Brace yourself for an onslaught of mini-Mike Mayos.

As if to emphasize its exit from investment banking and its new focus on providing advice to investors, Prudential Securities confirmed on Tuesday that it had replaced its financial institutions research team led by Nancy Bush with a group led by Michael Mayo, the controversial former Credit Suisse First Boston analyst.

Mr. Mayo said in an interview that part of his mandate as managing director at Prudential is to help train other analysts to take the same hard-nosed coverage approach that helped put him at the top of the Institutional Investor annual all-star rankings.

"I have offered to assist in training to create other Mike Mayo-type analysts," he quipped. "We're here to help ensure 100% investor-friendly research."

John Strangfeld, chief executive officer of Prudential Securities, said: "This is a fundamental sea change in the way we've positioned ourselves. We would look to Mike to help shape the culture and the mindset of the new firm."

In December, Prudential Securities said it was significantly curbing its investment banking practice and that it would concentrate on providing investment advice tailored to individual and institutional clients of its brokerage operations. The move was an admission that it could not compete against traditional bulge-bracket investment banking firms in the world of underwriting and advisory.

At the same time Prudential Securities said it saw potential benefits from giving advice free from an environment tainted by investment bankers, who by necessity have to cater to the needs of corporate issuers.

Tension between research analysts and investment bankers is ingrained in Wall Street culture. However, some in the industry have slammed the relationship between research and investment banking, one they say often pressures analysts not to speak ill of a stock lest they jeopardize their firm's chances at getting underwriting business.

Mr. Mayo's claim to fame was his bearish call on the banking sector in late 1998 and early 1999, a time when most other analysts on Wall Street were positive on the industry. Before he started downgrading the sector, Mr. Mayo had been one of banking's biggest bulls.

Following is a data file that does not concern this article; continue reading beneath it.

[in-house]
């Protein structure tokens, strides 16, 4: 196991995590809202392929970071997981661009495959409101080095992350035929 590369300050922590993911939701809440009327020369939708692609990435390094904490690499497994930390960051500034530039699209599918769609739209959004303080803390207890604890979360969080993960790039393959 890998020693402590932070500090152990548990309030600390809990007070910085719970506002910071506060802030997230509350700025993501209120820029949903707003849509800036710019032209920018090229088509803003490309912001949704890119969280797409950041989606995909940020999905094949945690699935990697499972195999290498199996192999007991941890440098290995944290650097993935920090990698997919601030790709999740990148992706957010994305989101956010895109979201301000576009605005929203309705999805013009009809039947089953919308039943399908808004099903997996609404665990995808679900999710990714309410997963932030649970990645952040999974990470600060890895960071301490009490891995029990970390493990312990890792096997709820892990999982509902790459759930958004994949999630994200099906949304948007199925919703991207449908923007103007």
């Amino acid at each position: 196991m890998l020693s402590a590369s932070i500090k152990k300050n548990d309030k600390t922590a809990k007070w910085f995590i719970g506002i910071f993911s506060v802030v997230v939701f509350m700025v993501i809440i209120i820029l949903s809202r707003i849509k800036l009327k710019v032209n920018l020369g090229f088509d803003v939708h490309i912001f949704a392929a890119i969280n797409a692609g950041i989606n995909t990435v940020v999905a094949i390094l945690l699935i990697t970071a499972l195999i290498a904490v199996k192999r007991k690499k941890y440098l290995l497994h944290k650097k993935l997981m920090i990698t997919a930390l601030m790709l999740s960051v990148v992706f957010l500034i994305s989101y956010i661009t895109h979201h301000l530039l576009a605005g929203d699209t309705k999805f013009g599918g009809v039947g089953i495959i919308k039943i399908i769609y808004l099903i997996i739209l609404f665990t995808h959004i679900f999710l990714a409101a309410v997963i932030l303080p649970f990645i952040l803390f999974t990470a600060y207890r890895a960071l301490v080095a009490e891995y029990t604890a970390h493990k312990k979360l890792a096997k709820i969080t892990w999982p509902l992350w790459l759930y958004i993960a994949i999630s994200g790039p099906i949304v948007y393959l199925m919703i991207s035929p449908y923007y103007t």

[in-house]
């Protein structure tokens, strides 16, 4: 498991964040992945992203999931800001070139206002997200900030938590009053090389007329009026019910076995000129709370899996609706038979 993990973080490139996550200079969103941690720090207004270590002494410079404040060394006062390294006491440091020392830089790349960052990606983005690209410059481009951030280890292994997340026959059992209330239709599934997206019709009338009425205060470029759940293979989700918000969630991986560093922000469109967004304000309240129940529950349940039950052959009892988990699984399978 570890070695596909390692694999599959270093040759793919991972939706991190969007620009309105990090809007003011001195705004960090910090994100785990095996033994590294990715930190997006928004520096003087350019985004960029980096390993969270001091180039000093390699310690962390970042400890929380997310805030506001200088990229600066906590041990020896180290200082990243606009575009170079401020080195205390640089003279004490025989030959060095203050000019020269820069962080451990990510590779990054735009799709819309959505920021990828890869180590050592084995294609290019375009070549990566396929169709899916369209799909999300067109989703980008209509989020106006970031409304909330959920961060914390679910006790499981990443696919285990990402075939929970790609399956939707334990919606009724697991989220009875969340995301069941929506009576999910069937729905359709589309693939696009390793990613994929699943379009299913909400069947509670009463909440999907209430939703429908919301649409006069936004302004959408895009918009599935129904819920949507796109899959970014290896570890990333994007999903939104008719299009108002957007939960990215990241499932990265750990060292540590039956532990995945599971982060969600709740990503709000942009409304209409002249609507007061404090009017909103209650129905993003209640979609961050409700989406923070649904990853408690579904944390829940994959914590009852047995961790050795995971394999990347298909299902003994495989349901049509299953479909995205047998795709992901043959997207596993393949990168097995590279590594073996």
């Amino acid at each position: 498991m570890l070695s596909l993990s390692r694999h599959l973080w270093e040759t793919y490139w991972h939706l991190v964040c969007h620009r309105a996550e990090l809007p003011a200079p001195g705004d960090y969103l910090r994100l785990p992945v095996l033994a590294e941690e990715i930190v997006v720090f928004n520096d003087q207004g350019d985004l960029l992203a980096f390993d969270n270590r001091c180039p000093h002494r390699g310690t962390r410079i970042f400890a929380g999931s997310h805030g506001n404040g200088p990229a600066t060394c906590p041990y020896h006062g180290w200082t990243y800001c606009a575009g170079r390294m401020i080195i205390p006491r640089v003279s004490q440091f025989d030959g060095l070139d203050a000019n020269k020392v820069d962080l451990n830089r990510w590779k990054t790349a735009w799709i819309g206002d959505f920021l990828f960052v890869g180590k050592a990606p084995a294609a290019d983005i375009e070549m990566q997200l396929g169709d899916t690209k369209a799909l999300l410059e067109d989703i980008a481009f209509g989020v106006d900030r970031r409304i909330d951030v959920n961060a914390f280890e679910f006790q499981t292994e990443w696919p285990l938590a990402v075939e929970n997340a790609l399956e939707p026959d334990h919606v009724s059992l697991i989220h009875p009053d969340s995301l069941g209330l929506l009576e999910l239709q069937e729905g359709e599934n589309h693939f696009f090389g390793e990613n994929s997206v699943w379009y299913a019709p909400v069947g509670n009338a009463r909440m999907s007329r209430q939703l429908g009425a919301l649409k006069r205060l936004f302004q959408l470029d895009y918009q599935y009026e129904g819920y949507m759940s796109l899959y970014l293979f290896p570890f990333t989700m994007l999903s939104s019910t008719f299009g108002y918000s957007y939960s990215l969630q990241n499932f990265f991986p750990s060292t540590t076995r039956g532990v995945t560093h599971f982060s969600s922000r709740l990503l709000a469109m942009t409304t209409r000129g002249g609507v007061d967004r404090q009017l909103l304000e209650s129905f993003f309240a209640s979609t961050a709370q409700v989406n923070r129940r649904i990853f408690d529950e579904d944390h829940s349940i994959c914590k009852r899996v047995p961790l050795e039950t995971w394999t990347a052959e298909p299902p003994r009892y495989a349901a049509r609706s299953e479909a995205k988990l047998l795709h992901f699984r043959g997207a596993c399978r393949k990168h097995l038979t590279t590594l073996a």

To be sure, Ms. Bush has also been critical of banks. Last month she put a "hold" rating on Bank One Corp. stock and recommended that investors "take the money off the table and watch this one from the sidelines" until the Chicago company gets itself on firmer financial footing. Many of the 26 other analysts who cover Bank One had ratings that ranged from "market outperform" to "buy."

Bank stock investors, who would not comment for the record, said they were surprised and disappointed by Ms. Bush's abrupt ouster from Prudential. Reached at home, she declined to comment on the record.

But observers said Ms. Bush simply didn't have the high profile or the notoriety of Mr. Mayo, which could help drive home Prudential's point that it was changing.

"There is nobody, with the possible exception being me, who could signal your intentions better," said Tom Brown, a former sell-side analyst who now runs Second Curve Capital, a New York investment fund. Mr. Brown is among the more critical voices in the debate on the relationship between research and investment banking.

Mr. Mayo brings five others who were also dismissed when Credit Suisse First Boston acquired Donaldson, Lufkin & Jenrette Inc. and installed that company's bank research group. The new team includes David Trone, who will cover midsize banks and brokerages at Prudential, and Kevin Fitsimmons, who will cover midsize banks.

Bradley Ball, who joined Prudential last fall from Credit Suisse First Boston to cover mortgage banking, will add specialty finance to his coverage. Mr. Mayo said he would hire two additional analysts.

Mr. Strangfeld said Prudential would ultimately shift its focus from the small and midsize companies it has been covering to larger-cap companies that are more popular with investors. "We intend to broaden our coverage and also spend more time on asset allocation and portfolio strategy."


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